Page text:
North Charleston Woman Accused of Attack with Ceramic Squirrel
It’s the smirk on her face that gets me. One side of her mouth turned
up the way a child would look after being caught in a lie.
She must have been hungover to begin with. Christmas morning
at the police station; bail set at $10,000, her shirt still covered
in her boyfriend’s blood. He was stabbed in the shoulder and chest,
according to the police report. After walking to the store to buy beer,
he returned empty-handed. It was Christmas Eve, after all,
and the shops closed up early. This one night of the year
we come together to celebrate whatever hope we have.
Not her, not this night. The rage that made her
grab the ceramic squirrel and hit him on the head and stab him
twice with the sharp tail, had nothing to do with beer
or this hapless man. This story might be funny,
if it wasn’t her life we were talking about.
Washington Square, Charleston Tent City after The Earthquake 1886
I no longer count the days
nor the long scorched nights passing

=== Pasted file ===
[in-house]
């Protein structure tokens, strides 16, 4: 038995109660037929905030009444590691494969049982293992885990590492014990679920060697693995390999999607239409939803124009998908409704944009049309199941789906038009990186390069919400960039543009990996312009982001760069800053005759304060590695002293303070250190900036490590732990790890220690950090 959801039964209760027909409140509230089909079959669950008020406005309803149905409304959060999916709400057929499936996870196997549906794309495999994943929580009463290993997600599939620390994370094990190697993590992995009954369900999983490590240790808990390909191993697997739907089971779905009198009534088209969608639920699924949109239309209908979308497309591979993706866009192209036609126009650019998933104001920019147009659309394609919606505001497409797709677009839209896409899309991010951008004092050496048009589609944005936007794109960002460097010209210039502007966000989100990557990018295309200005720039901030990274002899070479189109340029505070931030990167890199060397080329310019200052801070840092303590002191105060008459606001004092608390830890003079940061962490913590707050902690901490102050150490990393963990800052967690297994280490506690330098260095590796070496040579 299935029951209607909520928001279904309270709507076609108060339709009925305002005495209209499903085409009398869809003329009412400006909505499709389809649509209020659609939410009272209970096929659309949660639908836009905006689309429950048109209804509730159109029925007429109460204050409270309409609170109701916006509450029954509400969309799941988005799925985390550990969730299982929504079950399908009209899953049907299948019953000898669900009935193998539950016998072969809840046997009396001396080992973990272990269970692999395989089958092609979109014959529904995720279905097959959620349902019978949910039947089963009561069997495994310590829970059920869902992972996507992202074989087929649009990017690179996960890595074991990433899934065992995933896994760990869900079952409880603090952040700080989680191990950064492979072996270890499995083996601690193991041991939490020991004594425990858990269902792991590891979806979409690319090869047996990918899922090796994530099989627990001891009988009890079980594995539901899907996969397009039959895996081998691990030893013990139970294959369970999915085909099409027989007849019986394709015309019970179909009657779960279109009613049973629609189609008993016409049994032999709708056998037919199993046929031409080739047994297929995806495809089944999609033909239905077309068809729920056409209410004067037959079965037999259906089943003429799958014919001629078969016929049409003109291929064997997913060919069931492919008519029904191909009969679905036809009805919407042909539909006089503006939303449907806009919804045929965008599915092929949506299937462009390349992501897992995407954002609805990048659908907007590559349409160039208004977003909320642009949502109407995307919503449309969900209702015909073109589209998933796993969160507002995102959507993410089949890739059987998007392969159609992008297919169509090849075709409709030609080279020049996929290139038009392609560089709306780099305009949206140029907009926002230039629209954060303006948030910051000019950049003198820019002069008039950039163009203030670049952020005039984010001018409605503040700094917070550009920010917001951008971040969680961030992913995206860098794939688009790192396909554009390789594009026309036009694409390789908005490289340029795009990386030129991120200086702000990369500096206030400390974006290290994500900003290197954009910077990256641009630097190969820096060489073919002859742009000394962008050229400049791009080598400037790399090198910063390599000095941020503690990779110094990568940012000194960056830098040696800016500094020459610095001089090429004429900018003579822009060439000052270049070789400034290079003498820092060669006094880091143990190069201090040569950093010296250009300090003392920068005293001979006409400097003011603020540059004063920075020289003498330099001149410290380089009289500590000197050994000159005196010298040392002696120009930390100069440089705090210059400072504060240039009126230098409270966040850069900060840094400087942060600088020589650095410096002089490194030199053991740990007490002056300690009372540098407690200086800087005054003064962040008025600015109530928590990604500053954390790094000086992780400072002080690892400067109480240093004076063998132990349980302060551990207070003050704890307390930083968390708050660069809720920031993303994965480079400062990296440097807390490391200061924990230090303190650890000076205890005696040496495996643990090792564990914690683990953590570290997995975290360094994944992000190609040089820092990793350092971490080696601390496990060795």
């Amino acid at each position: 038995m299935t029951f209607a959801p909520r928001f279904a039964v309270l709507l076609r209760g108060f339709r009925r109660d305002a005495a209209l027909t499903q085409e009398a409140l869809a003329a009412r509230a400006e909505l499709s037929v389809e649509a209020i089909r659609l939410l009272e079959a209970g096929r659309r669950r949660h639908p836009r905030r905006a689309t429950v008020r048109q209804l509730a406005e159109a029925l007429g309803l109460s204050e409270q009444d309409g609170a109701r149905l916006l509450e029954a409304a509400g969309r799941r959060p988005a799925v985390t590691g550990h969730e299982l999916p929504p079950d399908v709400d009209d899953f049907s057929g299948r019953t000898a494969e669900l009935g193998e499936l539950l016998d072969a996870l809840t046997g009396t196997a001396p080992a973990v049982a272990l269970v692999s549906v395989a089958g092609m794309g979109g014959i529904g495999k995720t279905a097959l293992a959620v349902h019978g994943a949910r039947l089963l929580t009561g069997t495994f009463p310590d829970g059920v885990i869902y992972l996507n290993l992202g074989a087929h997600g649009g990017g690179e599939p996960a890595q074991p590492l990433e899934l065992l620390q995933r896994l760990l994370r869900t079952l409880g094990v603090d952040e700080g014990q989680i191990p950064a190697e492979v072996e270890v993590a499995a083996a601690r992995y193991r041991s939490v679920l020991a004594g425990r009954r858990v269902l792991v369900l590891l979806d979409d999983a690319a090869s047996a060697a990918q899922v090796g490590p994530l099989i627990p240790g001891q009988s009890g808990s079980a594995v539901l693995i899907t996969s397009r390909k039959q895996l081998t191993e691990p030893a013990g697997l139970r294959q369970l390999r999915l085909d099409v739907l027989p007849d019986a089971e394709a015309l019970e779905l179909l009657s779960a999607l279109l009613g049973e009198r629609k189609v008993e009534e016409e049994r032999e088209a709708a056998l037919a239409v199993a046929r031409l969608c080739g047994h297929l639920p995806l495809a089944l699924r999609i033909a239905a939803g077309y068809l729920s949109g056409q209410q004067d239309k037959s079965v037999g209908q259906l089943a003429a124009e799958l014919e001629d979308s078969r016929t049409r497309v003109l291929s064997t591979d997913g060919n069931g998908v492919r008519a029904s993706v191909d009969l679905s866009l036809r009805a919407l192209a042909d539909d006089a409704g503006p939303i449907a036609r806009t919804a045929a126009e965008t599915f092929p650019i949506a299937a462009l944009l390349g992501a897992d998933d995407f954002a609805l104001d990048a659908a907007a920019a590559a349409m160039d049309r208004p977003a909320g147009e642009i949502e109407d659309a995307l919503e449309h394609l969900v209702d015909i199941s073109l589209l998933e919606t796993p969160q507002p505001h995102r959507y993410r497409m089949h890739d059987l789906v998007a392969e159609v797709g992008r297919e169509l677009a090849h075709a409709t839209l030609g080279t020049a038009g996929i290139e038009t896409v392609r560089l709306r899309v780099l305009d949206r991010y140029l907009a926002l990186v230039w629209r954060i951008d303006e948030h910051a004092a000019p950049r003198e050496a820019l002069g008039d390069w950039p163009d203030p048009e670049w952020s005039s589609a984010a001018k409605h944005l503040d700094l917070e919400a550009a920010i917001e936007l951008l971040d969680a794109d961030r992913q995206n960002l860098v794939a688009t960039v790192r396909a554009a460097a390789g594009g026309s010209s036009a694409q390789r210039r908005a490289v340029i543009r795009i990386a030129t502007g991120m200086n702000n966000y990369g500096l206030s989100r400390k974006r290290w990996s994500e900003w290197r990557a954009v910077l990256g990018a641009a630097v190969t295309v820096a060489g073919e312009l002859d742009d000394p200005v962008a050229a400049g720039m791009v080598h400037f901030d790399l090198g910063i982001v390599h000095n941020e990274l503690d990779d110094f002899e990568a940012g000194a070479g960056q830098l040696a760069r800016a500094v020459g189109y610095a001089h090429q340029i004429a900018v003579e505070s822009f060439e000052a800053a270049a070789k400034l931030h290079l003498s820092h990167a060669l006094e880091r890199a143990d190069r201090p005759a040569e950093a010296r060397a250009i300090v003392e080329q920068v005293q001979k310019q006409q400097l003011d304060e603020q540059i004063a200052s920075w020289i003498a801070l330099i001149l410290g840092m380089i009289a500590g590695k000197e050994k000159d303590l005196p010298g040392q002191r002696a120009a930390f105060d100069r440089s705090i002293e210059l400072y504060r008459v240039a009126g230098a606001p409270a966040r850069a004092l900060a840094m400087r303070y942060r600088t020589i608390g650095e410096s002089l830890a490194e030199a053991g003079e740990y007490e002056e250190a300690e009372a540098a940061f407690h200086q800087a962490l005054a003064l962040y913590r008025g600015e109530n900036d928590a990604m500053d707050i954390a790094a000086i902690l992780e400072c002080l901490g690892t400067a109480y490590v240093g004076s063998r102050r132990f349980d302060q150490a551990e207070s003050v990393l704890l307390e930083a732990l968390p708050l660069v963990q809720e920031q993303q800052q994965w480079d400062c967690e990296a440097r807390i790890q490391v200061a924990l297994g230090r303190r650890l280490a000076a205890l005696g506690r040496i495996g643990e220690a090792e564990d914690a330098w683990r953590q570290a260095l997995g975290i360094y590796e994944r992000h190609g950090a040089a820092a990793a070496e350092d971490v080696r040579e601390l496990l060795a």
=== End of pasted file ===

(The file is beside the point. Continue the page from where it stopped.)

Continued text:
like lifetimes. As soon as sleep
finds me, I am running alone
through the dark, while walls crumble
and the earth rumbling low
like a wounded animal,
rises and pitches beneath me.
If not for the chimney bricks
falling fast from the sky
I would swear I was at sea,
like a small boat in a storm.
And this is how I feel
when I wake in the damp tent;
my husband snoring beside me,
the child inside my belly
flipping like a confused fish.
I light a candle and walk
outside. The moon hanging low
brightens the September sky,
and I almost believe what they say
about the world not ending.
I count the stars as if they are
my blessings, tip-toe back inside,
and touch the things we salvaged
stacked on a table: my brush
and comb, one silver candlestick,
the family Bible missing
its heavy brown cover.
Man Found Disoriented on Drum Island Swam There After Getting Drunk, Police Say
At first he looked like a dark bird
flitting at the edge of sight.
The movement was distracting
and mildly confusing.
A jogger on the bridge stopped
and pointed downward. And then
another. All of them squinting,
until they were sure. Someone
was stumbling on the sand
below. At 8:10 a.m.,
authorities received the call.
The Coast Guard and the Fire Boat
responded; passing commuters
assumed someone had jumped,
but the man denied it.
He remembers drinking
after work at Art’s Bar,
at some point he dove in
the water and swam across
the harbor. He remembers
swimming for a really long time.
On Drum Island he called out
for a blanket or a coat
because he was freezing;
but he had no idea where
he was or how got there.